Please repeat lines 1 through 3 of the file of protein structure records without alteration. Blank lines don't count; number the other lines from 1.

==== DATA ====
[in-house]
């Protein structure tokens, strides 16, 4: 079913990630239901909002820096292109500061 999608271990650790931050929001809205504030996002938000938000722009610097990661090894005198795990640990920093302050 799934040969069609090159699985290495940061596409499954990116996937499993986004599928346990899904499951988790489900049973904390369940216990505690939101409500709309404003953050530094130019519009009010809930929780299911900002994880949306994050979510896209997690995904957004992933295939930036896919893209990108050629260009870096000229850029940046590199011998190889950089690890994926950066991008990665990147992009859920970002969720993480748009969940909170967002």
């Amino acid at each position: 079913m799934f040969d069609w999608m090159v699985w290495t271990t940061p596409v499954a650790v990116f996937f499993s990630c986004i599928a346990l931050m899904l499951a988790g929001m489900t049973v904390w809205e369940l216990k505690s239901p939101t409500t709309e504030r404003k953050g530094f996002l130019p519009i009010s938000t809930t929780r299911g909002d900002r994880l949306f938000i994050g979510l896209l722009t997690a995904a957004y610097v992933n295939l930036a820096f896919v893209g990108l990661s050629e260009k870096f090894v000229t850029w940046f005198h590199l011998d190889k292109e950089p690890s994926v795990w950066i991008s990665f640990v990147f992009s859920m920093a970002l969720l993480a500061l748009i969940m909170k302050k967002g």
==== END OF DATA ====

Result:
[in-house]
């Protein structure tokens, strides 16, 4: 079913990630239901909002820096292109500061 999608271990650790931050929001809205504030996002938000938000722009610097990661090894005198795990640990920093302050 799934040969069609090159699985290495940061596409499954990116996937499993986004599928346990899904499951988790489900049973904390369940216990505690939101409500709309404003953050530094130019519009009010809930929780299911900002994880949306994050979510896209997690995904957004992933295939930036896919893209990108050629260009870096000229850029940046590199011998190889950089690890994926950066991008990665990147992009859920970002969720993480748009969940909170967002």
């Amino acid at each position: 079913m799934f040969d069609w999608m090159v699985w290495t271990t940061p596409v499954a650790v990116f996937f499993s990630c986004i599928a346990l931050m899904l499951a988790g929001m489900t049973v904390w809205e369940l216990k505690s239901p939101t409500t709309e504030r404003k953050g530094f996002l130019p519009i009010s938000t809930t929780r299911g909002d900002r994880l949306f938000i994050g979510l896209l722009t997690a995904a957004y610097v992933n295939l930036a820096f896919v893209g990108l990661s050629e260009k870096f090894v000229t850029w940046f005198h590199l011998d190889k292109e950089p690890s994926v795990w950066i991008s990665f640990v990147f992009s859920m920093a970002l969720l993480a500061l748009i969940m909170k302050k967002g």